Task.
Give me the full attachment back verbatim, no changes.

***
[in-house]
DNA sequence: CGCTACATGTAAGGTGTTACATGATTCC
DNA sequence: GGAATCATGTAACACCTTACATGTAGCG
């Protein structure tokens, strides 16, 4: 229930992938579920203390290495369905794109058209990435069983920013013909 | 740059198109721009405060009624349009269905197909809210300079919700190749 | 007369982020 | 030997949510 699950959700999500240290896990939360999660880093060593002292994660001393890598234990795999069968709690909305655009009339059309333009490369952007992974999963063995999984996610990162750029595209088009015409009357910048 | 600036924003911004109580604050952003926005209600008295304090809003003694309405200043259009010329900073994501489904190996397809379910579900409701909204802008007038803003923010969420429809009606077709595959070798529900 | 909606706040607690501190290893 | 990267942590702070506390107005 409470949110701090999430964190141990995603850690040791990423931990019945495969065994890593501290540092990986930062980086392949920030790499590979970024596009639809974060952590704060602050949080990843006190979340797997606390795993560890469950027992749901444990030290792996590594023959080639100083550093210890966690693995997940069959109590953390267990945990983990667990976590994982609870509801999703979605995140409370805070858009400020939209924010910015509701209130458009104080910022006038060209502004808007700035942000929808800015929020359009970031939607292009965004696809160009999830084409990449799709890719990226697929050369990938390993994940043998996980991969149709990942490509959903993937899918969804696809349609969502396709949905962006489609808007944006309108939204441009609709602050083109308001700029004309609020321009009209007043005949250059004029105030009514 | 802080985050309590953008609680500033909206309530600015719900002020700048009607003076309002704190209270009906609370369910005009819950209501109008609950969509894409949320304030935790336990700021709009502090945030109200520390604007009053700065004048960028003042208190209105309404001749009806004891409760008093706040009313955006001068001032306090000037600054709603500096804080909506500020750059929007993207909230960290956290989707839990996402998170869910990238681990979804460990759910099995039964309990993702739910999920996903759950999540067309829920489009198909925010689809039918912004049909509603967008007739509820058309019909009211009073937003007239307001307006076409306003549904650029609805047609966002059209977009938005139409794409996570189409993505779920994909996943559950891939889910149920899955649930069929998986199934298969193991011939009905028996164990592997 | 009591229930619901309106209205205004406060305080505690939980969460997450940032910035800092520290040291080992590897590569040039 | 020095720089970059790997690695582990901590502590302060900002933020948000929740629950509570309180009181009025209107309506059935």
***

[in-house]
DNA sequence: CGCTACATGTAAGGTGTTACATGATTCC
DNA sequence: GGAATCATGTAACACCTTACATGTAGCG
């Protein structure tokens, strides 16, 4: 229930992938579920203390290495369905794109058209990435069983920013013909 | 740059198109721009405060009624349009269905197909809210300079919700190749 | 007369982020 | 030997949510 699950959700999500240290896990939360999660880093060593002292994660001393890598234990795999069968709690909305655009009339059309333009490369952007992974999963063995999984996610990162750029595209088009015409009357910048 | 600036924003911004109580604050952003926005209600008295304090809003003694309405200043259009010329900073994501489904190996397809379910579900409701909204802008007038803003923010969420429809009606077709595959070798529900 | 909606706040607690501190290893 | 990267942590702070506390107005 409470949110701090999430964190141990995603850690040791990423931990019945495969065994890593501290540092990986930062980086392949920030790499590979970024596009639809974060952590704060602050949080990843006190979340797997606390795993560890469950027992749901444990030290792996590594023959080639100083550093210890966690693995997940069959109590953390267990945990983990667990976590994982609870509801999703979605995140409370805070858009400020939209924010910015509701209130458009104080910022006038060209502004808007700035942000929808800015929020359009970031939607292009965004696809160009999830084409990449799709890719990226697929050369990938390993994940043998996980991969149709990942490509959903993937899918969804696809349609969502396709949905962006489609808007944006309108939204441009609709602050083109308001700029004309609020321009009209007043005949250059004029105030009514 | 802080985050309590953008609680500033909206309530600015719900002020700048009607003076309002704190209270009906609370369910005009819950209501109008609950969509894409949320304030935790336990700021709009502090945030109200520390604007009053700065004048960028003042208190209105309404001749009806004891409760008093706040009313955006001068001032306090000037600054709603500096804080909506500020750059929007993207909230960290956290989707839990996402998170869910990238681990979804460990759910099995039964309990993702739910999920996903759950999540067309829920489009198909925010689809039918912004049909509603967008007739509820058309019909009211009073937003007239307001307006076409306003549904650029609805047609966002059209977009938005139409794409996570189409993505779920994909996943559950891939889910149920899955649930069929998986199934298969193991011939009905028996164990592997 | 009591229930619901309106209205205004406060305080505690939980969460997450940032910035800092520290040291080992590897590569040039 | 020095720089970059790997690695582990901590502590302060900002933020948000929740629950509570309180009181009025209107309506059935």